Objective: Attention Defi cit Hyperactivity Disorder (ADHD) is a common childhood problem similar to allergic disorders. Th e aim of the study is to determine whether allergic disorders and atopy are associated with physician-diagnosed ADHD.
Materials and Methods: This study was designed as a nested casecontrol study. One hundred sixty children were divided into three groups; 55 patients with ADHD, 55 children of healthy siblings of the study group and 50 unrelated healthy children. For each subject, an International Study of Asthma and Allergies in Children (ISAAC) questionnaire was completed. Th e total eosinophil count, total IgE levels were measured and skin prick tests were performed.
Results: The prevalence of asthma was significantly higher in the ADHD group than the control group but was similar to the sibling group. Even though prevalence of rhinitis was signifi cantly higher in ADHD group relative to the other groups, atopic rhinitis was similar in all groups. Th ere were no signifi cant diff erences for prevalence of eczema, elevated total IgE levels, eosinophil count and positive skin prick testing between any of the groups.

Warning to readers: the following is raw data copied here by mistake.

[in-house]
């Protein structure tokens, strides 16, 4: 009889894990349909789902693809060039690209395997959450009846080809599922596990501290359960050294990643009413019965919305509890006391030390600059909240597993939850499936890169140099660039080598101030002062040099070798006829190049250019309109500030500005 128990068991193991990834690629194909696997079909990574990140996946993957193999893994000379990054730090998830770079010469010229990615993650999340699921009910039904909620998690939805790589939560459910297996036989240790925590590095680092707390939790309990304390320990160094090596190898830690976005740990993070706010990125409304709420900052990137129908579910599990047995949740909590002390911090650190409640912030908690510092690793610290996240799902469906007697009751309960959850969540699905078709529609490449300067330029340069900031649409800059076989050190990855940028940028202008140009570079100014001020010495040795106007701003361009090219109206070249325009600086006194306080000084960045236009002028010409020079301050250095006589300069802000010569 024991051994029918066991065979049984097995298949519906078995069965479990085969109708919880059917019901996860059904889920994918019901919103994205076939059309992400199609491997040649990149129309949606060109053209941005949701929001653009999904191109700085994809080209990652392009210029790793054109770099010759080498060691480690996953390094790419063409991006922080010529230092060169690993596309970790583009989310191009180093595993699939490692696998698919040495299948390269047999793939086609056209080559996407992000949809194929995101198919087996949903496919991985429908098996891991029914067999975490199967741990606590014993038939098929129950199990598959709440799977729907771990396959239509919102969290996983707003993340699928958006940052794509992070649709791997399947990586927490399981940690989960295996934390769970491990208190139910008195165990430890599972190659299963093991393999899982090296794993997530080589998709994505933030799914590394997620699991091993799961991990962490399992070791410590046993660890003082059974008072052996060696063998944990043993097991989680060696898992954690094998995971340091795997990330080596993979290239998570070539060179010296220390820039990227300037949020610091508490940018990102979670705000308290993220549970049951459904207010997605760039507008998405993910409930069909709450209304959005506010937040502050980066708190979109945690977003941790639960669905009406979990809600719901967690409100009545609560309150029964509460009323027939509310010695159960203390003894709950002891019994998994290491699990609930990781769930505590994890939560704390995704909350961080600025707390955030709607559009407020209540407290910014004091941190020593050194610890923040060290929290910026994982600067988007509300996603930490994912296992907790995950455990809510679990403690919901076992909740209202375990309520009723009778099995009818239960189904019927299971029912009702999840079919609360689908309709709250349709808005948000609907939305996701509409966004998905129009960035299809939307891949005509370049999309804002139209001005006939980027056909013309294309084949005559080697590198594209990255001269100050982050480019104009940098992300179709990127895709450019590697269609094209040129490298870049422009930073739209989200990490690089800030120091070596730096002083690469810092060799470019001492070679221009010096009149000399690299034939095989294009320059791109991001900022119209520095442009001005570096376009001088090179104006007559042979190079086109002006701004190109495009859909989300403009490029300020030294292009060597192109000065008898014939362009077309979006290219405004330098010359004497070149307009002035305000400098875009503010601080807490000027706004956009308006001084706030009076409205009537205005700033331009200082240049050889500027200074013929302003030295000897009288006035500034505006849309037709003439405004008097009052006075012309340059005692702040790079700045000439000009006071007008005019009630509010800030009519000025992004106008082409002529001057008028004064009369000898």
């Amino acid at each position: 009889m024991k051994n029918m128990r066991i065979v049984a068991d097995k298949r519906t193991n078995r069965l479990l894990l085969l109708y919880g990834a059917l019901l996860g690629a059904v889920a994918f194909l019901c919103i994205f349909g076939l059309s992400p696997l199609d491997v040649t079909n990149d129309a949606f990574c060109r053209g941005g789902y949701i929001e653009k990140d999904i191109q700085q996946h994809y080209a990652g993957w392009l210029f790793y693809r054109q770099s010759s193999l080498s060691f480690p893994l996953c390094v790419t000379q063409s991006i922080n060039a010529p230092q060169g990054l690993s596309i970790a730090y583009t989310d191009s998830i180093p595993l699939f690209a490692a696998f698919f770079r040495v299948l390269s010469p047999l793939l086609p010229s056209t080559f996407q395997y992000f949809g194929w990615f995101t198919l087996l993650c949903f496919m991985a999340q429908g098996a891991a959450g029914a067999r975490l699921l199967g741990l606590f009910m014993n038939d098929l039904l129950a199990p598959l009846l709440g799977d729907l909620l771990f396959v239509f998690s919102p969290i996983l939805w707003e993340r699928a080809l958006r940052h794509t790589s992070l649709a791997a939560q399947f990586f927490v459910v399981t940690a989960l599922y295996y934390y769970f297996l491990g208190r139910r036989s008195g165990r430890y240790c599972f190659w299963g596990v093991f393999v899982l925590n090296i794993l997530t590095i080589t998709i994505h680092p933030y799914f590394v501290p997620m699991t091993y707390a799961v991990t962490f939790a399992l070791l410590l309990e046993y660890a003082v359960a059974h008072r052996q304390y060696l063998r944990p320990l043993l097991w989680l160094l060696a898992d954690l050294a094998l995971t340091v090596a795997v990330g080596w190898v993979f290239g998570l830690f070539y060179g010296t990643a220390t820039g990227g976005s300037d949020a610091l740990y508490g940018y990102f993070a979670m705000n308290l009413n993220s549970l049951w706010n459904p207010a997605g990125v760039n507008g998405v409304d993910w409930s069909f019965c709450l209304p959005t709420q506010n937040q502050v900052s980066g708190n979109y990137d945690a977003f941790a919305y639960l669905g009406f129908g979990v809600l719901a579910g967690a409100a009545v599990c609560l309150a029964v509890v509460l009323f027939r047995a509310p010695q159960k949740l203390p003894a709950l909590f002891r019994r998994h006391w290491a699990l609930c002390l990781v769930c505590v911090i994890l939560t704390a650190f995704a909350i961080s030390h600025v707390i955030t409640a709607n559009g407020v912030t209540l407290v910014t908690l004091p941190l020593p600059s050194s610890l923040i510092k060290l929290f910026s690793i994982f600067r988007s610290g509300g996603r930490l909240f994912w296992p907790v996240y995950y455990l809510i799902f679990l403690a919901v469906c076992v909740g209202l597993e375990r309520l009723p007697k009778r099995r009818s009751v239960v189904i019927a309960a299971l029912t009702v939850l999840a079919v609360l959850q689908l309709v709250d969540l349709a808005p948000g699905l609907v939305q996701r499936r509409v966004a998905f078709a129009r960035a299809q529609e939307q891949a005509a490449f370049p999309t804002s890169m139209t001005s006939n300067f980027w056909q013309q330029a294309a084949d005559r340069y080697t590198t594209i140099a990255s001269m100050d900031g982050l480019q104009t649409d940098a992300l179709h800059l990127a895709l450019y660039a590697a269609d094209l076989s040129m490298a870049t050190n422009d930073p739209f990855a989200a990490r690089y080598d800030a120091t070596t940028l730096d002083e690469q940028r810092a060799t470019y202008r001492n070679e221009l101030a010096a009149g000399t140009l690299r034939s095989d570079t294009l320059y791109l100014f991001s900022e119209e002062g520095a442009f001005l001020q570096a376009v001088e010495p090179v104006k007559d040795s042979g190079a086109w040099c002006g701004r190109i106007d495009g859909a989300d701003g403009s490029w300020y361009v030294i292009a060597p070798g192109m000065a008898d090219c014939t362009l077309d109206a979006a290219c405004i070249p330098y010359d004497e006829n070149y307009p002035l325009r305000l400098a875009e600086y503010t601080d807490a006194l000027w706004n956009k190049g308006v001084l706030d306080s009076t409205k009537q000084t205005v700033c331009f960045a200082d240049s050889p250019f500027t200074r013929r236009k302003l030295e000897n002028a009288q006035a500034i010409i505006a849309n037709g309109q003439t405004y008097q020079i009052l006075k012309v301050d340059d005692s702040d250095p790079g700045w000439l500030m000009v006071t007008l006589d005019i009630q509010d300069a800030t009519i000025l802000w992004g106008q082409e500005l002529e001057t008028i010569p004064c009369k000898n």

Conclusion: The rhinitis seems to be a risk factor for ADHD while atopic status does not appear to be involved. Nasal obstruction and sleep disturbances due to rhinitis may aff ect the cognitive functions of individuals with ADHD. Th ese individuals should be evaluated to determine whether or not (allergic) rhinitis accompanies ADHD.